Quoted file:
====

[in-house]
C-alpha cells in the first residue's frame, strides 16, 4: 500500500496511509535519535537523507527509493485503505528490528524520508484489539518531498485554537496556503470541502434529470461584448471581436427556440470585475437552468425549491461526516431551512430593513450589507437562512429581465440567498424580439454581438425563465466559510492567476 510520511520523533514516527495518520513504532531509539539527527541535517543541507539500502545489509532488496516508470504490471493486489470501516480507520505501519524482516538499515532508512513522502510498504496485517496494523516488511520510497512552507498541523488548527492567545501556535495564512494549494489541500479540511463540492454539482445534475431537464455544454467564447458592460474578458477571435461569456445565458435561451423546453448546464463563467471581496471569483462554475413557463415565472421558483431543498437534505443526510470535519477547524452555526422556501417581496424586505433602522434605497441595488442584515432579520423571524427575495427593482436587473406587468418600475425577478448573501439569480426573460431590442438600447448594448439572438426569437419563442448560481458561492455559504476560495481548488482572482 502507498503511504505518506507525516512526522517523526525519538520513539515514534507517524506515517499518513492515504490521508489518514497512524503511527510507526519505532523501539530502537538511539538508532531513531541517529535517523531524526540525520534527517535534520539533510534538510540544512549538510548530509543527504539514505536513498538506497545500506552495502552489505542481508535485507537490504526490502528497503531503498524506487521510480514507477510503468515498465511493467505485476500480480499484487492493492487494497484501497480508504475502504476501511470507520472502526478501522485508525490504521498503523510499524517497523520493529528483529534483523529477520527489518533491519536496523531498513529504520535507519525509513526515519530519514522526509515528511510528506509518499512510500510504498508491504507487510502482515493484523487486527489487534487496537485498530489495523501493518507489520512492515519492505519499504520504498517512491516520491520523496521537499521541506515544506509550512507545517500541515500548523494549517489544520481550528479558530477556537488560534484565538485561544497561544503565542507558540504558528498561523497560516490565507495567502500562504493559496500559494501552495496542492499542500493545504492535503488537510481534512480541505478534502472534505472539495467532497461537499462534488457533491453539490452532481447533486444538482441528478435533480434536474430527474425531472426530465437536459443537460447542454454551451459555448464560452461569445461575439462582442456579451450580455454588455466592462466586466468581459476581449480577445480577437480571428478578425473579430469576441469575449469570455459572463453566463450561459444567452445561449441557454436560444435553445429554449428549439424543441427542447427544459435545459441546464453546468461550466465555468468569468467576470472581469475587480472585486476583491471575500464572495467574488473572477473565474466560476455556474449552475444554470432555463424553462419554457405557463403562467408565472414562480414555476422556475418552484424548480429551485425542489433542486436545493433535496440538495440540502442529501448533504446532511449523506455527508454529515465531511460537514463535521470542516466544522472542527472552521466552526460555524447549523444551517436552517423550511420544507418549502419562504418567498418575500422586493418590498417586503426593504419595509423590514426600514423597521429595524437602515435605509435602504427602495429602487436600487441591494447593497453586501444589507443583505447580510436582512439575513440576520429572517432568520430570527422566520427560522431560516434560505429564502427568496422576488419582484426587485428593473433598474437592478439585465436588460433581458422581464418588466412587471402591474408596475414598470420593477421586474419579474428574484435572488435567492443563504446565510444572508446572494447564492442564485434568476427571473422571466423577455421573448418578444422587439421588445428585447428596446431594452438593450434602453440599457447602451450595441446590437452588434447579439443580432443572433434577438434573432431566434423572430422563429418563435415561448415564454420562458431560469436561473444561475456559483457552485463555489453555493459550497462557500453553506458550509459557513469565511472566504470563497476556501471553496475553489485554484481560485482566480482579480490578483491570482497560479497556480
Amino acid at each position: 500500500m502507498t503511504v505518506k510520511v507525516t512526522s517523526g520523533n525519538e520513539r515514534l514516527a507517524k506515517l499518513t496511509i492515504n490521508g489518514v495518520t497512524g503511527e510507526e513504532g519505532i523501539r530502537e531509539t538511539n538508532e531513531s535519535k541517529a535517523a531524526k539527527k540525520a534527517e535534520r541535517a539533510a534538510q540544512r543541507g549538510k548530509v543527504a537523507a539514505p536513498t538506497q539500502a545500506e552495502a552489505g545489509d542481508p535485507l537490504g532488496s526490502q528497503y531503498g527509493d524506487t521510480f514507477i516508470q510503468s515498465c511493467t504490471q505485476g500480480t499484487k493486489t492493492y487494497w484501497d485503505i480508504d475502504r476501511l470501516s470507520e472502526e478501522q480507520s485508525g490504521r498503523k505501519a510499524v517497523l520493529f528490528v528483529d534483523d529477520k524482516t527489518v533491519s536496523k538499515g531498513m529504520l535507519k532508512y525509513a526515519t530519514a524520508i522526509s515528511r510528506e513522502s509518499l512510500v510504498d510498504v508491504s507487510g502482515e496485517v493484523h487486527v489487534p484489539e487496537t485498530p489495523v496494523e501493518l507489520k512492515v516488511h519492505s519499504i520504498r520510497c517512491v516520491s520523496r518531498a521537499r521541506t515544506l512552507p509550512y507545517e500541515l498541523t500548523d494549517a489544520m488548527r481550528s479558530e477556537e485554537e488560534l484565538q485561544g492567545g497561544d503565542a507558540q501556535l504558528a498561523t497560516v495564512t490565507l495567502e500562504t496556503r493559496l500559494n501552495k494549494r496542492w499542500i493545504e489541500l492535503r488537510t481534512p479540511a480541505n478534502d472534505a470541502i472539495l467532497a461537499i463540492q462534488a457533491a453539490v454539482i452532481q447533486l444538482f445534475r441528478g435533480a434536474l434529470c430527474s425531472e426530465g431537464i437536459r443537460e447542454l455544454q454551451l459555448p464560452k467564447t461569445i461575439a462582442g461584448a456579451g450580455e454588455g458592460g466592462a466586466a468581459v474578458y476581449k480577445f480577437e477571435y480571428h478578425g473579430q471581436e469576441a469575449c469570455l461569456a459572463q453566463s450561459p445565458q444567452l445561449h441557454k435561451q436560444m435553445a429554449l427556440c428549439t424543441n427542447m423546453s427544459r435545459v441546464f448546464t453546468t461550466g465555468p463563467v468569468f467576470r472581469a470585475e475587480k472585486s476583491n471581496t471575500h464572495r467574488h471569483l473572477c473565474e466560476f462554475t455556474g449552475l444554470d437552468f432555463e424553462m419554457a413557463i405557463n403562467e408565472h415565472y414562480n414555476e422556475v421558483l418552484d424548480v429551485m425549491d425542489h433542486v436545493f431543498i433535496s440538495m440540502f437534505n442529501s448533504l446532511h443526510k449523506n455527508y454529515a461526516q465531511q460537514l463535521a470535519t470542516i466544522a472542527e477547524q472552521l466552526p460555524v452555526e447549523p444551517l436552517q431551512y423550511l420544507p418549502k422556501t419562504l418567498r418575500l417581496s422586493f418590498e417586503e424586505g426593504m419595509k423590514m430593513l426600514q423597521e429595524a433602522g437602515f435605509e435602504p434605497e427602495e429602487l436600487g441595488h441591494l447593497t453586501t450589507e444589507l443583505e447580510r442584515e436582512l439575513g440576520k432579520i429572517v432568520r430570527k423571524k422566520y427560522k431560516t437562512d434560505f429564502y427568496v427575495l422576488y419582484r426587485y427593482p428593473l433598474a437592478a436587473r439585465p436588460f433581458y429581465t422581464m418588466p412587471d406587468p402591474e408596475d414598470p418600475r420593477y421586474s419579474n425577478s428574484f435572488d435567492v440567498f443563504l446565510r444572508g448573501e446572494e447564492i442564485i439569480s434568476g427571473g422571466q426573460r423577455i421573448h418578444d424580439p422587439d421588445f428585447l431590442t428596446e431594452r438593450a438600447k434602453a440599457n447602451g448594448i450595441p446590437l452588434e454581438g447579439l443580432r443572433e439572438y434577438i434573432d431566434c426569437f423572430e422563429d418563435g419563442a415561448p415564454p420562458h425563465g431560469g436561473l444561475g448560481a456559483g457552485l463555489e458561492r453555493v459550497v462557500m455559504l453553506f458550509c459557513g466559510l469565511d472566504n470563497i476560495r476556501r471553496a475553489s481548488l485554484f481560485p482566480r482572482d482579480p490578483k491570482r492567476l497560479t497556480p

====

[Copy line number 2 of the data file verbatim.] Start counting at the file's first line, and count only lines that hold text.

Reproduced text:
C-alpha cells in the first residue's frame, strides 16, 4: 500500500496511509535519535537523507527509493485503505528490528524520508484489539518531498485554537496556503470541502434529470461584448471581436427556440470585475437552468425549491461526516431551512430593513450589507437562512429581465440567498424580439454581438425563465466559510492567476 510520511520523533514516527495518520513504532531509539539527527541535517543541507539500502545489509532488496516508470504490471493486489470501516480507520505501519524482516538499515532508512513522502510498504496485517496494523516488511520510497512552507498541523488548527492567545501556535495564512494549494489541500479540511463540492454539482445534475431537464455544454467564447458592460474578458477571435461569456445565458435561451423546453448546464463563467471581496471569483462554475413557463415565472421558483431543498437534505443526510470535519477547524452555526422556501417581496424586505433602522434605497441595488442584515432579520423571524427575495427593482436587473406587468418600475425577478448573501439569480426573460431590442438600447448594448439572438426569437419563442448560481458561492455559504476560495481548488482572482 502507498503511504505518506507525516512526522517523526525519538520513539515514534507517524506515517499518513492515504490521508489518514497512524503511527510507526519505532523501539530502537538511539538508532531513531541517529535517523531524526540525520534527517535534520539533510534538510540544512549538510548530509543527504539514505536513498538506497545500506552495502552489505542481508535485507537490504526490502528497503531503498524506487521510480514507477510503468515498465511493467505485476500480480499484487492493492487494497484501497480508504475502504476501511470507520472502526478501522485508525490504521498503523510499524517497523520493529528483529534483523529477520527489518533491519536496523531498513529504520535507519525509513526515519530519514522526509515528511510528506509518499512510500510504498508491504507487510502482515493484523487486527489487534487496537485498530489495523501493518507489520512492515519492505519499504520504498517512491516520491520523496521537499521541506515544506509550512507545517500541515500548523494549517489544520481550528479558530477556537488560534484565538485561544497561544503565542507558540504558528498561523497560516490565507495567502500562504493559496500559494501552495496542492499542500493545504492535503488537510481534512480541505478534502472534505472539495467532497461537499462534488457533491453539490452532481447533486444538482441528478435533480434536474430527474425531472426530465437536459443537460447542454454551451459555448464560452461569445461575439462582442456579451450580455454588455466592462466586466468581459476581449480577445480577437480571428478578425473579430469576441469575449469570455459572463453566463450561459444567452445561449441557454436560444435553445429554449428549439424543441427542447427544459435545459441546464453546468461550466465555468468569468467576470472581469475587480472585486476583491471575500464572495467574488473572477473565474466560476455556474449552475444554470432555463424553462419554457405557463403562467408565472414562480414555476422556475418552484424548480429551485425542489433542486436545493433535496440538495440540502442529501448533504446532511449523506455527508454529515465531511460537514463535521470542516466544522472542527472552521466552526460555524447549523444551517436552517423550511420544507418549502419562504418567498418575500422586493418590498417586503426593504419595509423590514426600514423597521429595524437602515435605509435602504427602495429602487436600487441591494447593497453586501444589507443583505447580510436582512439575513440576520429572517432568520430570527422566520427560522431560516434560505429564502427568496422576488419582484426587485428593473433598474437592478439585465436588460433581458422581464418588466412587471402591474408596475414598470420593477421586474419579474428574484435572488435567492443563504446565510444572508446572494447564492442564485434568476427571473422571466423577455421573448418578444422587439421588445428585447428596446431594452438593450434602453440599457447602451450595441446590437452588434447579439443580432443572433434577438434573432431566434423572430422563429418563435415561448415564454420562458431560469436561473444561475456559483457552485463555489453555493459550497462557500453553506458550509459557513469565511472566504470563497476556501471553496475553489485554484481560485482566480482579480490578483491570482497560479497556480